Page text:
Late one afternoon I took a walk from my hotel to the pyramid. I was staying at the Hotel de Cortés, a cool stone bulwark built in the eighteenth century as a rest home for Franciscan monks who had come to end their days in New Spain after a lifetime of missionary work in the Philippines. In front of the hotel ran Avenida Hidalgo, the street built along the route of the old Tacuba causeway, along which Cortés had fought his way out of the city on La Noche Triste.

I crossed the street and made my way through the alameda, the plaza where, after the conquest, the Spanish had burned infidels. Now it was a public park draped with willows and bordered by street vendors.

My way took me past the Palacio de Bellas Artes, the national concert hall, which was built in the 1930’s and which has already sunk twelve feet into the substrate; through the colonial heart of the City of Mexico, with its sixteenth-century buildings housing banks and pastelerias and religious-supply shops where one could buy a statue of a bloodied Christ lying in a transparent casket like Sleeping Beauty; onto the zocalo, the main plaza, where a crowd of striking schoolteachers had assembled to listen to speeches and chant their demands.

It was a clear day for Mexico City, but I could taste the particulate in the air, and the demonstration reminded me of the city’s desperate, sprawling essence: the 18 million souls who lived on the surface of the vanished lake, in the despoiled metropolis that spread over the once-magical Valley of Mexico.

I walked into the Metropolitan Cathedral, which the Spanish began building in 1573 as a monument to the bloody exorcism that Cortés had conducted in Tenochtitlán. The cathedral was vast and heavy; I could sense its weight. It was not vaulting toward heaven but pressing down upon the earth. The floor was uneven, moving upward toward the nave like a ramp. Everywhere there were altars and chapels, lofts and pulpits, golden incrustations. It was a gloomy place that spoke of the vengeance of the Lord, the heartless triumph of Quetzalcoatl. Here, where the cathedral was erected, where images of tortured saints now resided, had stood the great cranial racks of the Aztecs, the skulls of sacrificial victims strung like beads on an abacus—so many skulls, says Díaz, that it was impossible to count.

When I came out of the cathedral, the teachers had begun to disperse. Vendors were selling comic books and mangoes on sticks, the flesh carved like rose petals. Over by the Great Temple a line of salesmen had set out blankets for displaying their wares. One man had an ancient set of bathroom scales on which a customer could weigh himself for a few pesos. Another demonstrated wind-up plastic scorpions. A boy stood trying to interest passersby in two baby squirrels that skittered along on the pavement, their necks secured by leashes made of string.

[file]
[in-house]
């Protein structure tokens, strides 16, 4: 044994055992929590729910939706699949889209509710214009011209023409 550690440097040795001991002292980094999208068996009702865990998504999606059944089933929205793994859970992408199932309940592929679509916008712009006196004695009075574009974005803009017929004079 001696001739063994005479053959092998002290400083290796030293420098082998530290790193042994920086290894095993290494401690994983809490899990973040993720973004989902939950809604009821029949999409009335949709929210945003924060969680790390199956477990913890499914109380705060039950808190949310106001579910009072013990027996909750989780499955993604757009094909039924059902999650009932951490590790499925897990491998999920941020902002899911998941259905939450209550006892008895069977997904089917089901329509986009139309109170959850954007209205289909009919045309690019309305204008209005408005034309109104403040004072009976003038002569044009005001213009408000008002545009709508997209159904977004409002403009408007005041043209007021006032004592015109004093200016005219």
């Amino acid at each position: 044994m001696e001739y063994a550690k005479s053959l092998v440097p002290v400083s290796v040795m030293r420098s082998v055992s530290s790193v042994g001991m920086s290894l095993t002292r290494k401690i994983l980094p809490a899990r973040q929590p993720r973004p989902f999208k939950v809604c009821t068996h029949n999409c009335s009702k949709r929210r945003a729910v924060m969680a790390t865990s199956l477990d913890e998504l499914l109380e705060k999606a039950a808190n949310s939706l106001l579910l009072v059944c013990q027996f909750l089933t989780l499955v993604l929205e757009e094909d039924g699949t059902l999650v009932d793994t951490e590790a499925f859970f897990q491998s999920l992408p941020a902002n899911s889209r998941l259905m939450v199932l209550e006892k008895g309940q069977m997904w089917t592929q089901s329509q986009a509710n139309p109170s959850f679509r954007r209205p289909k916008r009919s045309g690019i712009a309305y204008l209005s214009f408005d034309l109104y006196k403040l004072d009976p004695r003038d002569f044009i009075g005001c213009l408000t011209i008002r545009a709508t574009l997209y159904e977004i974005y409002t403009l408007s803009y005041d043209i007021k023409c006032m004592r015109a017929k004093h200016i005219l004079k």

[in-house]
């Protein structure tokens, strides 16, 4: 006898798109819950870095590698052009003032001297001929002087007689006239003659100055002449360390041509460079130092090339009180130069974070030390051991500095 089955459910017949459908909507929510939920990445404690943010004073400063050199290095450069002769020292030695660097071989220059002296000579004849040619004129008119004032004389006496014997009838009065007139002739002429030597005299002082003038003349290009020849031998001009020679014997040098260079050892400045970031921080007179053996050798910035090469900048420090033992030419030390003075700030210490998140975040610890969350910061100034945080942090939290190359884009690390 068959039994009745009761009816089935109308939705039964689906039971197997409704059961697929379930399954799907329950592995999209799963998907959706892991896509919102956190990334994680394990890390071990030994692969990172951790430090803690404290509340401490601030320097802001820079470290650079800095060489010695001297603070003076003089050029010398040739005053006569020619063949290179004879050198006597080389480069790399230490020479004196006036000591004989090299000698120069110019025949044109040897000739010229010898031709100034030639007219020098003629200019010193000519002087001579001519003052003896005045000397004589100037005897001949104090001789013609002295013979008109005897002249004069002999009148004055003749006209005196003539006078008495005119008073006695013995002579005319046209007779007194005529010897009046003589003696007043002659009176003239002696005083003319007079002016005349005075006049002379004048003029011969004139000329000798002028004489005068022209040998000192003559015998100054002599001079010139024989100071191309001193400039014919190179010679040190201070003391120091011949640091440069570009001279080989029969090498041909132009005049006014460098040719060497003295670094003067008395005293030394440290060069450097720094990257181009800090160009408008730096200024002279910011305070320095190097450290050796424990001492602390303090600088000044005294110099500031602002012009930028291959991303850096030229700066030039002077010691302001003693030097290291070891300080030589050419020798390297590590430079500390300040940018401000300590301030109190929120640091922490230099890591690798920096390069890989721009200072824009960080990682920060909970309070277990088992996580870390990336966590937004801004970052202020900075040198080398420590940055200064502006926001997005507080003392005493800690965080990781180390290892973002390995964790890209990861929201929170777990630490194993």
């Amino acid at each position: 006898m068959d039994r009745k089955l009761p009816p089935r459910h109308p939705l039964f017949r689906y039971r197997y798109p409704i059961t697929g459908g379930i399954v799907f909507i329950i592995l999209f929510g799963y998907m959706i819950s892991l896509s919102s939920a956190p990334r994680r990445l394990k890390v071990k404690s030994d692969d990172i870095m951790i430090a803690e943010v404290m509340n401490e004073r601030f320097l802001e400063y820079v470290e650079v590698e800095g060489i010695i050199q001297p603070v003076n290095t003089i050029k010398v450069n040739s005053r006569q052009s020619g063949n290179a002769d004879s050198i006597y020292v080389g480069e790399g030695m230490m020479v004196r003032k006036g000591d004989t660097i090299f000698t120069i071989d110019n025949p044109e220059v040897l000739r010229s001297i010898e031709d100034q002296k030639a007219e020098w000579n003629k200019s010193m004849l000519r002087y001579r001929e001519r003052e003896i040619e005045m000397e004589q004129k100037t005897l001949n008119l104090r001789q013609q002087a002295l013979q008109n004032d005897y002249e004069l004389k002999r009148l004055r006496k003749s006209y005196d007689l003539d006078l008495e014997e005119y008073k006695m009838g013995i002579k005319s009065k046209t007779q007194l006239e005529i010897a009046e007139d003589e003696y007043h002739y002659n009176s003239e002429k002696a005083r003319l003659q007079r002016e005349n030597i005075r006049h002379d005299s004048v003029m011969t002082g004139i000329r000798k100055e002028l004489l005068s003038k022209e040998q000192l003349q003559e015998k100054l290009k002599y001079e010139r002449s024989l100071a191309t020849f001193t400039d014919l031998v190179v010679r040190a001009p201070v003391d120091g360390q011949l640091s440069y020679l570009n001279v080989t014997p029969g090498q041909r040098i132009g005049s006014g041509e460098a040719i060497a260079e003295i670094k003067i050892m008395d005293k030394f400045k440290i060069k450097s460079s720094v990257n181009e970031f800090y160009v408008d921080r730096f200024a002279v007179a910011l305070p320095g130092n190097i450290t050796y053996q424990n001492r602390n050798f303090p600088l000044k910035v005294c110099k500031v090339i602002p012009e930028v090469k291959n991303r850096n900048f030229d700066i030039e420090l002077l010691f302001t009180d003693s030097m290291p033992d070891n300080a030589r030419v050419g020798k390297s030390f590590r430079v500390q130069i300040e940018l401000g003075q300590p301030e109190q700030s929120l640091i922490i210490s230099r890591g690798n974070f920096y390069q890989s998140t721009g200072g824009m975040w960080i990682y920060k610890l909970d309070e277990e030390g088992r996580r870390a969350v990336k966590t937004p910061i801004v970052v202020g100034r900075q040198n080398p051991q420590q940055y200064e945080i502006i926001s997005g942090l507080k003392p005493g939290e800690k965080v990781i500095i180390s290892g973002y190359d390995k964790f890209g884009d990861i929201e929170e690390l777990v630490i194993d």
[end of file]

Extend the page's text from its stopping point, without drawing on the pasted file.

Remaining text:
The squirrels were so small and so out of place that for a moment they startled me, as if they were some new kind of creature. But they were just one more lingering, exotic element, part of the strangeness that Cortés had finally been unable to quell. Mexico City itself seemed that way, exotic and forlorn. “My heart burns and suffers,” Montezuma had said, “as if it were drowned in spices. . . .”

I stood at the railing of the excavation and looked down upon the volcanic building blocks and the weathered serpent’s heads with their thick ribbons of flicking tongues. I could see braziers and four-petaled flowers carved into the stone, and the remains of the apartments where the Eagle Knights had once gathered to put on their feathered ceremonial dress. They had stood here; it had all happened. Cortés destroyed the pyramid, but he could not eradicate its foundations. And it was fitting, I thought, that the city of Tenochtitlán was now underground, half-glimpsed but silently persisting, like some dark but enticing thought that cannot be banished from the mind.


For Further Exploration

The Museum of the Great Temple (Museo del Templo Mayor) is located adjacent to the zocalo, near the Metropolitan Cathedral and the National Palace. It is open from 10 to 5 every day except Monday. While in Mexico City, be sure to visit as well the National Museum of Anthropology in Chapultepec Park, which has a stunning collection of Aztec artifacts. The museum is open from 9 to 7 Tuesday through Saturday and from 10 to 6 on Sunday.

Many enduring books have been written about the Aztec empire and the Spanish invasion. The classic account is W. H. Prescott’s History of the Conquest of Mexico. Modern retellings include Cortés and Montezuma, by Maurice Collis, and The Hummingbird and the Hawk, by R. C. Padden. All of these books make extensive use of Bernal Díaz’s indispensable and idiosyncratic first-person narrative, The Conquest of New Spain. The Broken Spears, edited by Miguel León-Portilla, is an anthology of various Aztec accounts of the last days of Tenochtitlán.